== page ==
Here is a really useful real world example of how you can potentially employ Outlook Express message rules to stop and prevent spam from reaching your INBOX to a reasonable level. But before we dig deeper, let me give you a brief on spam because only when you understand it will you be able to prevent and stop it. If you are interested in knowing more about spam, I suggest you read What is spam?
Spam is unwanted or unsolicited email – messages that you never asked for. I believe that spam is sent by losers and low-lives who have nothing better to do but con you into buying their products/services. Spam can also take the form of phishing attacks – fraud emails.
As you can understand, my feelings for spam are strongly negative because of their unscrupulous nature. Some of these email messages are downright degrading and very embarrassing – yes, those containing products/services enhancing the libido or the genitalia. Though not all spam can be caught by the message rules, a lot of it can and I speak this from personal experience.
So how can we automatically screen for spam? One of the nest ways is to “catch” certain words in the email subject and body (message content).
Create a new message rule and select “Where the Subject line contains specific words” and “Where the message body contains specific words” as conditions and “Delete it from server” as the action. Then click on the blue links in the Rule Description box to bring up the “Type Specific Words” dialog box and enter the offending words. Please refer the two images below.
In the above example, I have put in words like Viagra, botox, mortgage etc. and yes, don’t forget those four letter words that are so common in spam. You need to enter these specific words for both the email subject and the email message contents. And once your are done, you can give a name to the new rule and click on the OK button.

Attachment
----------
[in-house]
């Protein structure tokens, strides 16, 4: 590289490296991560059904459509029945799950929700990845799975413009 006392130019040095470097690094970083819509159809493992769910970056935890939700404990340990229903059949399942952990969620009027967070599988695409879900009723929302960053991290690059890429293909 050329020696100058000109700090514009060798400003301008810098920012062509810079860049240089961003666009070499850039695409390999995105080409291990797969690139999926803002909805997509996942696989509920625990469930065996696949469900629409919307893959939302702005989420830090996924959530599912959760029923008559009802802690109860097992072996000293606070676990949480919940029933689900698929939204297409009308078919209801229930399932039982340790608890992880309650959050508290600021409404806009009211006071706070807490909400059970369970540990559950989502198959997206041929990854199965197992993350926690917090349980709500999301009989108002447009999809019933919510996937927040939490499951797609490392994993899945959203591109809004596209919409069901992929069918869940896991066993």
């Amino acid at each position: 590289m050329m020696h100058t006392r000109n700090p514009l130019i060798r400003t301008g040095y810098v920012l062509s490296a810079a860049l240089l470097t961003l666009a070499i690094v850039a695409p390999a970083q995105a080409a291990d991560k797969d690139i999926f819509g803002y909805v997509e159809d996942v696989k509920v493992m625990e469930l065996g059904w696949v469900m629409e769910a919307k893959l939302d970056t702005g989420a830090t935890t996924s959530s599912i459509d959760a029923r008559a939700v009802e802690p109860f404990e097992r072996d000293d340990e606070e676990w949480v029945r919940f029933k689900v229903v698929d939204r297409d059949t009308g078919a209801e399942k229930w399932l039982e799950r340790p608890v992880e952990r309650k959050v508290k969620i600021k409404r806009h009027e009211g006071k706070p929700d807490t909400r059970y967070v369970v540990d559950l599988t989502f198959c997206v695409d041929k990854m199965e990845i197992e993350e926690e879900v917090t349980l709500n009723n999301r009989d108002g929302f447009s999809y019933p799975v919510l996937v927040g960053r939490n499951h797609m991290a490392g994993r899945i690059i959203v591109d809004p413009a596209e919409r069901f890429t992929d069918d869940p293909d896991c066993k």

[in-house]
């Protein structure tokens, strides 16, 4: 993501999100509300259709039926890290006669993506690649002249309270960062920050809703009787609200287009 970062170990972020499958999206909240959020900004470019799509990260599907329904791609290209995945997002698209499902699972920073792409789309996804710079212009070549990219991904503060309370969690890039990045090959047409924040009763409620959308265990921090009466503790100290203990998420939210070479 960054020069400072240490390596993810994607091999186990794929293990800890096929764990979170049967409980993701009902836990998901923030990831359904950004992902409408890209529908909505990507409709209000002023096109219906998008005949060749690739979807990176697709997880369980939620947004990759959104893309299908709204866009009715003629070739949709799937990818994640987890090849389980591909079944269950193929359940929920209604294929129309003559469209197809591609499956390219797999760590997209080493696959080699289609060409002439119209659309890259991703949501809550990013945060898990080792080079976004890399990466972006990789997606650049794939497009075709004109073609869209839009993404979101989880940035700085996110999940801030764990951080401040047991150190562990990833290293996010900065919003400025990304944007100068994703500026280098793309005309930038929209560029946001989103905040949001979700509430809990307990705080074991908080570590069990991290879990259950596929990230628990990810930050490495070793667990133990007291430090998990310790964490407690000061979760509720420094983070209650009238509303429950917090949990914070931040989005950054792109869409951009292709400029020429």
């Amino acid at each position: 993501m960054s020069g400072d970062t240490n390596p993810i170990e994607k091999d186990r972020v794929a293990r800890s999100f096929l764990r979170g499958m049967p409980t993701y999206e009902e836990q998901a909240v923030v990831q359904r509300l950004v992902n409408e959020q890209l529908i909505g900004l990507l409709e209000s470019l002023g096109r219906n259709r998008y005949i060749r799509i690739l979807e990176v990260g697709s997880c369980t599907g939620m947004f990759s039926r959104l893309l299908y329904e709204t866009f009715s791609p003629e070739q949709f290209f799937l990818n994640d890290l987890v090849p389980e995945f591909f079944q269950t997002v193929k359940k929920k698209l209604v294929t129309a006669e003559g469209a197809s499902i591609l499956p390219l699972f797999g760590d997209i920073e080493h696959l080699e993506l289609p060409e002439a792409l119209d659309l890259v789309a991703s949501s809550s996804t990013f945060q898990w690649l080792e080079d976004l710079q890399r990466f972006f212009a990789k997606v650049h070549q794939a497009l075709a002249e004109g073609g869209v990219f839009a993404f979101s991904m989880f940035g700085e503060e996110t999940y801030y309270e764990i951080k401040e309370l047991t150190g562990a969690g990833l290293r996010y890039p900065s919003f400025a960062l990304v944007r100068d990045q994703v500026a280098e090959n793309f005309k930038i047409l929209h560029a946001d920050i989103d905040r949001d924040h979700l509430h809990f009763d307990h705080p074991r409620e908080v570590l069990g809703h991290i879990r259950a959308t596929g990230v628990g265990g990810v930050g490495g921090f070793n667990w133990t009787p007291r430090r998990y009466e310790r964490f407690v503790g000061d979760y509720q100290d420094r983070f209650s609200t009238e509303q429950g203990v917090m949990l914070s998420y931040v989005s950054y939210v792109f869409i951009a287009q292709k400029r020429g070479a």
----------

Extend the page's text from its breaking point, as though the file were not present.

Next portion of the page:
Another Outlook Express rule I use to ward off spam is to capture the email size and if its too large, retain it on the server to be checked manually through webmail.
Select “Where the message size is more than size” and “Where the message has an attachment” as conditions and “Do not Download it from the server” as the action. Now specify the size by clicking on its blue link in the Rule description which brings up the Set Size dialog box. I use 10MB which is 10,000 KB. You can set your own limits.
You’ll also notice that the word “and” is also a link. Clicking on it opens the And/Or box. Here you can instruct whether both the conditions defined should be applicable for the messages or only one would suffice. I would suggest you select “Messages match all of the criteria” else any email with any attachments will be held up on the server.
Since large emails with attachments have not been downloaded from the server, you can check them using webmail to determine if they are indeed spam or harmless emails by colleagues and friends who’ve sent dozens of their holiday pictures.
The popular Times New Roman typeface is actually quite old having been designed in 1931. The Times newspaper commissioned typographer Stanley Morison after he publicly criticised the newspaper for the poor quality of its printing. The work was carried out by Victor Lardent under the direction of Morison. Times New Roman font became extremely popular when it was included on Microsoft Windows and became one of the core fonts for the Web. It is now one of the most used fonts in history. And at 14 point, it has become the U.S. State Department's standard typeface. [more...]